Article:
People feel naked in the face of the deadly Ebola virus.
Ebola is causing widespread panic. Are these fears justified? Experiences from past disease outbreaks, medical science and diffusion theory suggest that the current hysteria is misplaced.
While the human tragedy is unquestioned, the real epidemic may not be the Ebola virus but the loss of public confidence in government authorities. Such a loss may cause more harm to many more individuals in the future through the combination of prejudice and apathy.
A number of factors are fueling this manic panic. The mortality rates are high and rapid (as the ‘Forbes’ article shows). As yet there is not a vaccine. The source of the virus seems to be due to a species jump (as with SARS); in Ebola’s case, fruit bats. The public’s current fascination with vampires and Dracula helps not one lite bit. More worrying is the continuing uncertainty as to whether the spread of the virus is physical or has transmuted into being air-borne. Debate on ‘You tube’ debate is intense.
These factors of fear are being compounded by a general and increasing lack of trust in public authorities and sources of information. There are good grounds for concern, but maybe not hysteria.
The loss of public confidence has been made worse by the combination of insufficient or conflicting information. Worse still has been official lethargy and confusion. The present outbreak was already reported in the general press in January 2014, which meant it was a well-developed problem on-the-ground in West Africa during 2013. The site of naked women, men and children – the victims of official lethargy have failed to move politicians into action. The Ebola virus has spread from Guinea, Liberia, Sierra Leone and now to Nigeria as this interactive map and timeline reveals. From rural locations to thronging cities. Viruses require hosts to survive and spread– cities provide ideal locations. Medicins sans Frontières believe the risks are huge and have stated the situation is “out of control”. The unfolding events suggest a scandal at many levels. The WHO has a great deal to answer for. The UK government’s decision to screen arriving passengers achieves little – except to confirm the growing disaffection with government. Better to screen departures and monitor carefuklly passenger movements after arrival.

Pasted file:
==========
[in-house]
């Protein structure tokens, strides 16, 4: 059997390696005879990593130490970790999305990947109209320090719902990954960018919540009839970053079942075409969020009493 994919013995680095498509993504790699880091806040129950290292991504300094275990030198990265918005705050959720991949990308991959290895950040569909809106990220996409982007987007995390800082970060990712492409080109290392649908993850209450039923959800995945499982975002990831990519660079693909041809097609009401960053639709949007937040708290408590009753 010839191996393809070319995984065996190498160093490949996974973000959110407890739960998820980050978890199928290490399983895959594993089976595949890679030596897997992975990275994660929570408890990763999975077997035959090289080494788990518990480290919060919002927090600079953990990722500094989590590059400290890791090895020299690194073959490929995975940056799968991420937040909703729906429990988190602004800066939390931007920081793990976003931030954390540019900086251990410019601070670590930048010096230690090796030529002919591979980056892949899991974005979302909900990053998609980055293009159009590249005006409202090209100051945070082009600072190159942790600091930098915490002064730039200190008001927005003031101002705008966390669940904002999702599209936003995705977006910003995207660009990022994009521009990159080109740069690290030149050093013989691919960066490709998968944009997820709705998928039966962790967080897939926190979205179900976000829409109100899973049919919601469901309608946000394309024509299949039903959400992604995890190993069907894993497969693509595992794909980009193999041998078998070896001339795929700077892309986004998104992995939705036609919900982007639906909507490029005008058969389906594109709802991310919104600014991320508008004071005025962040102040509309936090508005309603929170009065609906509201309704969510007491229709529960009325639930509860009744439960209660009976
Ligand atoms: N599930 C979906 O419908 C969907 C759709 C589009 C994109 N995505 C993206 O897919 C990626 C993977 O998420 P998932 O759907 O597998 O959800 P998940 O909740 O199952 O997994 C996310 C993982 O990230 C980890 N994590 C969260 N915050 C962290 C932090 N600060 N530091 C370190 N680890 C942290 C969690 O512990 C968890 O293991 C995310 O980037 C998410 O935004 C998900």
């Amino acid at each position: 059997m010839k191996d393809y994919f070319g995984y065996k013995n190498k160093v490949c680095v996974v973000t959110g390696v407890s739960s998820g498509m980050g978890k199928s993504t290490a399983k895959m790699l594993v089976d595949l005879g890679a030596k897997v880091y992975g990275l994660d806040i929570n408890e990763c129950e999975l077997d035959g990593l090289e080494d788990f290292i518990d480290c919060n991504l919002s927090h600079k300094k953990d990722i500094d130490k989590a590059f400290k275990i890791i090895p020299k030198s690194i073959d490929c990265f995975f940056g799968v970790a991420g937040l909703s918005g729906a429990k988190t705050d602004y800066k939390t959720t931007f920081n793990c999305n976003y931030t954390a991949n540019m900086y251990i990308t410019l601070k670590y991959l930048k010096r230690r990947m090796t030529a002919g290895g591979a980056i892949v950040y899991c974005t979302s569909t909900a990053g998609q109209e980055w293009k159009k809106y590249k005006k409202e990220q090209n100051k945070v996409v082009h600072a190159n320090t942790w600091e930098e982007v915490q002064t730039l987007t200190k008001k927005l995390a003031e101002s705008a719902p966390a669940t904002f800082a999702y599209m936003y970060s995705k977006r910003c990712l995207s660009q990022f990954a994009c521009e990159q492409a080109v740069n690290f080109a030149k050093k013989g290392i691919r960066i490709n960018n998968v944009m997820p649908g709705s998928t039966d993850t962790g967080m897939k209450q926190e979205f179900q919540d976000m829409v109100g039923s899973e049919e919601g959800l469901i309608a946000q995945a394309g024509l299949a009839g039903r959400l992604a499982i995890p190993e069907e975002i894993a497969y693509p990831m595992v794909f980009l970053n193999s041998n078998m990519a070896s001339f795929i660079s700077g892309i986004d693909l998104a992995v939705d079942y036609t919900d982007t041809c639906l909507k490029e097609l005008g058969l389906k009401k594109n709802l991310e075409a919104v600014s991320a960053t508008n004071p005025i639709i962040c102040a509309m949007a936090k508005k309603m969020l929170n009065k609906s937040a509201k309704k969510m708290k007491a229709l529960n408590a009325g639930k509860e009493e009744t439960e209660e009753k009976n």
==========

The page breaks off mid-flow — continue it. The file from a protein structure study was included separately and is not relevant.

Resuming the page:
Diffusion theory clear sets out how any disease (or idea) can spread. It follows a certain pattern. Researchers at Oxford University have demonstrated the importance of distance in this process. In the past trading routes linking economic centres provided the conduits: trading goods and diseases. The fears of bubonic plague remain embedded in the public’s collective memory as the trading ships form Constantinople to Genoa brought the “black death” to Europe in the 14th century. Another important aspect of diffusion is often described as an S-curve, as explained in Justin Jenk’s blog on adoption rates and the effect of time. In this current Ebola outbreak the ‘Wall St Journal’ has developed an excellent graphic.
Viral and bacterial evolutions and diffusion are well understood. The public health authorities’ reaction to the Influenza pandemic 0f 1919-21, the Smallpox epidemic of 1947 and the Polio challenge of the 1950s demonstrate that western societies have been able to deal with such threats in the past.
What the current Ebola outbreak exposes is the worrying observation that perhaps modern society has passed its peak and its inability to deal with such crises. While we may be technically more capable we seem to lack the ethical and political will to act; the London School of Economics has captured the essence of this debate.
Economics rule for big pharma and vested interests. Reports from Guinea suggest that cures are available, Yet modern concerns with regard to “human screening” have prevented effective and timely trials. Certain conspiracy theorists suggest more sinister reasons.
The economics of this and other diseases are crippling to the national economies of West Africa. South Africa remains burdened by the continuing destructive effects of its HIV crisis to its economy and society.
Human tragedy to tens of thousands has been created by the current Ebola outbreak as well as shown destructive effects on society and the economy. Public confidence is also the victim.
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Justin Jenk is business professional with a successful career as a manager, advisor, investor, entrepreneur and board member. He is a graduate of Oxford and Harvard. Justin can be found at justinjenk.com